Saturday, October 29, 2011

734. A demanding profession




One day teacher of English A said to teacher of English B, “I just heard this is in the school cafeteria: One teacher of English, if someone adult asks him or her for taking private classes, the first thing, at the first interview between they two, is for the teacher to listen to the potential client. So as to make out an ample view of his or her needs.



This is of a paramount importance, look. You know, the point here is to clearly find out which the student’s necessities are: some learners look for getting the ability of reading scientific texts in English – just that. Others want to focus on gaining fluency at speaking - just that.



The teacher, coming to head, must adapt his teaching in order to really be useful to cover those needs, in rather a short period, usually.



How? First listen and put in his or her shoes. Thus, the point is to teach him English to face up those expectations and needs, with all his experience at teaching and planning classes - now they’re classes of English for Specific Purposes (ESP).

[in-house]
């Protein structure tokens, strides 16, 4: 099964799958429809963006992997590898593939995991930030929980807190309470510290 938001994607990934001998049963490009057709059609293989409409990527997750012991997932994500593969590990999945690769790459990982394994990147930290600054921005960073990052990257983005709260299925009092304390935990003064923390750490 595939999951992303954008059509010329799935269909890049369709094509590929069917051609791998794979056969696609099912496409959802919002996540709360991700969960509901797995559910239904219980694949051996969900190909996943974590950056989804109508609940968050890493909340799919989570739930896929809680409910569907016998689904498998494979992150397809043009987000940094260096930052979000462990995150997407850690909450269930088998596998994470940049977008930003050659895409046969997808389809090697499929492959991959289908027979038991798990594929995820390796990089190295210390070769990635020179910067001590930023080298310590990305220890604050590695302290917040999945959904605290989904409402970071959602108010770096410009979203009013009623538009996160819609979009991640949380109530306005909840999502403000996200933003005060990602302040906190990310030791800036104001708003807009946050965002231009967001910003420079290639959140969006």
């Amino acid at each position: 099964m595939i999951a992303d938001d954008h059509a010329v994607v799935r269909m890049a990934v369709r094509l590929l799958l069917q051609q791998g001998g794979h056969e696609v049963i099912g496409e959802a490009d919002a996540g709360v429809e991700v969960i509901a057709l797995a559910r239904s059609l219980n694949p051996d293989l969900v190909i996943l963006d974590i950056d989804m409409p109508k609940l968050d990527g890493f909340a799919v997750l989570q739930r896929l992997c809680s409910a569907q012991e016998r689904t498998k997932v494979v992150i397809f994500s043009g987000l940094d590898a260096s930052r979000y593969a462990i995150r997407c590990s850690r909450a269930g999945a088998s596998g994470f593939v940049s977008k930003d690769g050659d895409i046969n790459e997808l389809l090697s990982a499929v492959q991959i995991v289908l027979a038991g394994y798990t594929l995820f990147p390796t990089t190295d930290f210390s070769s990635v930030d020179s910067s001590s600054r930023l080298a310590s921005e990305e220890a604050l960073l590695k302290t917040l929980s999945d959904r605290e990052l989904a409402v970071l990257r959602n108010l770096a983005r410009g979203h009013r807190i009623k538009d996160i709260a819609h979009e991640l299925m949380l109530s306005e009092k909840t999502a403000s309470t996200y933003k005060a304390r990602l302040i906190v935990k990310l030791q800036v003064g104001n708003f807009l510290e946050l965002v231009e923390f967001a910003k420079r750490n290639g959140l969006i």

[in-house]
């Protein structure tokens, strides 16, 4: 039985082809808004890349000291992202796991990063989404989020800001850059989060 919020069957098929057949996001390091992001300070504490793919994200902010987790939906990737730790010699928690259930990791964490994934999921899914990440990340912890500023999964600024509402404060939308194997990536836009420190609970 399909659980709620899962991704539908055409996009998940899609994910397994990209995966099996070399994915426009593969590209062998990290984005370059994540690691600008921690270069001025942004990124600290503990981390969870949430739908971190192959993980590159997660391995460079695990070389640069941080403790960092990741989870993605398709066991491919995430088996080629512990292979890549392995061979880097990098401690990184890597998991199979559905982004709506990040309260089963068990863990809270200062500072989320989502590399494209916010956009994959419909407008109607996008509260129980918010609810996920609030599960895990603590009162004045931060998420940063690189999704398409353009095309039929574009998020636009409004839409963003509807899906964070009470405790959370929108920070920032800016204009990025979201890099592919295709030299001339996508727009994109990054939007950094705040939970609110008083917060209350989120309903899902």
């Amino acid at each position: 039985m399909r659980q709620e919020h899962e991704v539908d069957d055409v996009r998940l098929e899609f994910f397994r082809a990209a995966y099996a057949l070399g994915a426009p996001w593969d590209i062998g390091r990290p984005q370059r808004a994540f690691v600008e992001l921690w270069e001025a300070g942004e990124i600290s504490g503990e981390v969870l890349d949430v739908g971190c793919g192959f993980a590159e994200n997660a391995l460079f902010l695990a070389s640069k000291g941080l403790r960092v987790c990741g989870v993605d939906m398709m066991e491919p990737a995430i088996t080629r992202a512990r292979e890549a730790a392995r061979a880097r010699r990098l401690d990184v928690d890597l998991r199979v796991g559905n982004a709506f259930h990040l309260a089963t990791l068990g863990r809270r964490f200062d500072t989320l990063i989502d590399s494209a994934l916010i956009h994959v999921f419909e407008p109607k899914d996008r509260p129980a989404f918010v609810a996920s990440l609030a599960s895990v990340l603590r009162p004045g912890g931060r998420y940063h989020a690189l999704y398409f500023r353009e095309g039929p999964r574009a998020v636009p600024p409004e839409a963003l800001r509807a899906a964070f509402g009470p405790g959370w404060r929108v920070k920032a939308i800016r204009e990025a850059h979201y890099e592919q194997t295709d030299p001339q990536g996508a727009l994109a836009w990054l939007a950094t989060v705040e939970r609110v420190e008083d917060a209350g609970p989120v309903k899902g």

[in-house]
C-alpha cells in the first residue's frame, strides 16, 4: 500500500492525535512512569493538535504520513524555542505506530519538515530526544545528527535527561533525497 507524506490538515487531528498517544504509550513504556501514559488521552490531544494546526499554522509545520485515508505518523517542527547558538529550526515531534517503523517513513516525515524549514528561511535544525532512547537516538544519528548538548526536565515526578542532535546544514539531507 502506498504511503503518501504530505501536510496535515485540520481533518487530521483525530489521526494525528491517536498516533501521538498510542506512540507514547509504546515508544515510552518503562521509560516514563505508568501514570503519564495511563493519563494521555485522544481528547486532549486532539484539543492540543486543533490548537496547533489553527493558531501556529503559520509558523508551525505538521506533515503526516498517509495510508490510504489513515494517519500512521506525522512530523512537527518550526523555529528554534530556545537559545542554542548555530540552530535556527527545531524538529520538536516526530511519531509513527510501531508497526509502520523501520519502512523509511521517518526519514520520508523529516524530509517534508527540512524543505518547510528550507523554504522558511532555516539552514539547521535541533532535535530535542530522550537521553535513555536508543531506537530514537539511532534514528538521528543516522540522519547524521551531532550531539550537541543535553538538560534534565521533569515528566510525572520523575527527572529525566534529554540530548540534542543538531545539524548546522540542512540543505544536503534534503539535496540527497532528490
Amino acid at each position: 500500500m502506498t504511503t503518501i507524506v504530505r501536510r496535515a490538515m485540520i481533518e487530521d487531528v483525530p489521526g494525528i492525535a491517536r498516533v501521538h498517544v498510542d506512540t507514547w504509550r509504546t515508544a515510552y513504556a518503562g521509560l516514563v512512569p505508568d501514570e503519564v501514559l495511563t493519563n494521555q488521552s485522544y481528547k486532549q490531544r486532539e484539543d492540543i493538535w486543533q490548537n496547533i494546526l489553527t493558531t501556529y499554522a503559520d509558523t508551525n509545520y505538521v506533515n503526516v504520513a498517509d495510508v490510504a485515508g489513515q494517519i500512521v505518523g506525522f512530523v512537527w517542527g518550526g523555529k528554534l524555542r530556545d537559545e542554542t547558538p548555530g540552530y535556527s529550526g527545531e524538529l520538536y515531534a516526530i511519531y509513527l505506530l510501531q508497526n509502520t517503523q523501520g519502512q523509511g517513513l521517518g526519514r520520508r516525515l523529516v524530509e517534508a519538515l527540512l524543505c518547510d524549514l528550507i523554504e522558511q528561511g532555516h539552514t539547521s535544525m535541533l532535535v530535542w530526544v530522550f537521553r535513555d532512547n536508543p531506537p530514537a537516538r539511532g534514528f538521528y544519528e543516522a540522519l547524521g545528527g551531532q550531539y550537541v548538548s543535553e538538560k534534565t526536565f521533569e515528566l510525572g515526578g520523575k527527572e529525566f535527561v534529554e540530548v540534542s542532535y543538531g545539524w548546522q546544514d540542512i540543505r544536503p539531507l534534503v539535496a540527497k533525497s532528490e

This implies taking into account the specific topics, vocabulary and grammar, as the tools and skeleton and aid for the student’s needs and requirements, different for instance from the general English that teacher should teach in small or large classes of teens.



The teacher should make up a written plan to meet the final result of gaining the expected skills the student’s eagerly demands.



The teacher would put his or her experience at teaching English at the entire service of that student. It would be grand, in this case, to have the student realize of the learning strategies and style he or she uses.



All this along with penetrating in the student’s mind and likely anxiety: he needs you and so turns to a competent professional! Don’t disappoint him.” / Photo from: todaysdrum com. cockpit crew

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